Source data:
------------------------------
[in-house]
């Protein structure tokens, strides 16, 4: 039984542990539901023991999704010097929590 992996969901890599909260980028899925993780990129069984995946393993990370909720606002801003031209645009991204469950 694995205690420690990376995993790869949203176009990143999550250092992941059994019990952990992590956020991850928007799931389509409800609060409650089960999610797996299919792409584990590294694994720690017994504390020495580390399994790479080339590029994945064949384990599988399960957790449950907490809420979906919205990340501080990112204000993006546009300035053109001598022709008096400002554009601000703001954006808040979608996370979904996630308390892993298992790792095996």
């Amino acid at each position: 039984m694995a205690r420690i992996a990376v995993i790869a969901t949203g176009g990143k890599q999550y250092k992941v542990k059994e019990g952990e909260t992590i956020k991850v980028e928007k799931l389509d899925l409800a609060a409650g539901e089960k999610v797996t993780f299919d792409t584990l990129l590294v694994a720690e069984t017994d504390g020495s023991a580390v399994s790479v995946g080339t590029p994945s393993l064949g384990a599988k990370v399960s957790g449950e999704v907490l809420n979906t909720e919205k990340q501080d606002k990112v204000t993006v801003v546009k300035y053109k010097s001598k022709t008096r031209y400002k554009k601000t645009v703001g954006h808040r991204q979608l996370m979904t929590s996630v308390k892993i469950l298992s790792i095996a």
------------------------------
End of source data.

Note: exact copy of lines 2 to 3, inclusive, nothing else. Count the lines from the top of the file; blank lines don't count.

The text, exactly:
């Protein structure tokens, strides 16, 4: 039984542990539901023991999704010097929590 992996969901890599909260980028899925993780990129069984995946393993990370909720606002801003031209645009991204469950 694995205690420690990376995993790869949203176009990143999550250092992941059994019990952990992590956020991850928007799931389509409800609060409650089960999610797996299919792409584990590294694994720690017994504390020495580390399994790479080339590029994945064949384990599988399960957790449950907490809420979906919205990340501080990112204000993006546009300035053109001598022709008096400002554009601000703001954006808040979608996370979904996630308390892993298992790792095996």
């Amino acid at each position: 039984m694995a205690r420690i992996a990376v995993i790869a969901t949203g176009g990143k890599q999550y250092k992941v542990k059994e019990g952990e909260t992590i956020k991850v980028e928007k799931l389509d899925l409800a609060a409650g539901e089960k999610v797996t993780f299919d792409t584990l990129l590294v694994a720690e069984t017994d504390g020495s023991a580390v399994s790479v995946g080339t590029p994945s393993l064949g384990a599988k990370v399960s957790g449950e999704v907490l809420n979906t909720e919205k990340q501080d606002k990112v204000t993006v801003v546009k300035y053109k010097s001598k022709t008096r031209y400002k554009k601000t645009v703001g954006h808040r991204q979608l996370m979904t929590s996630v308390k892993i469950l298992s790792i095996a």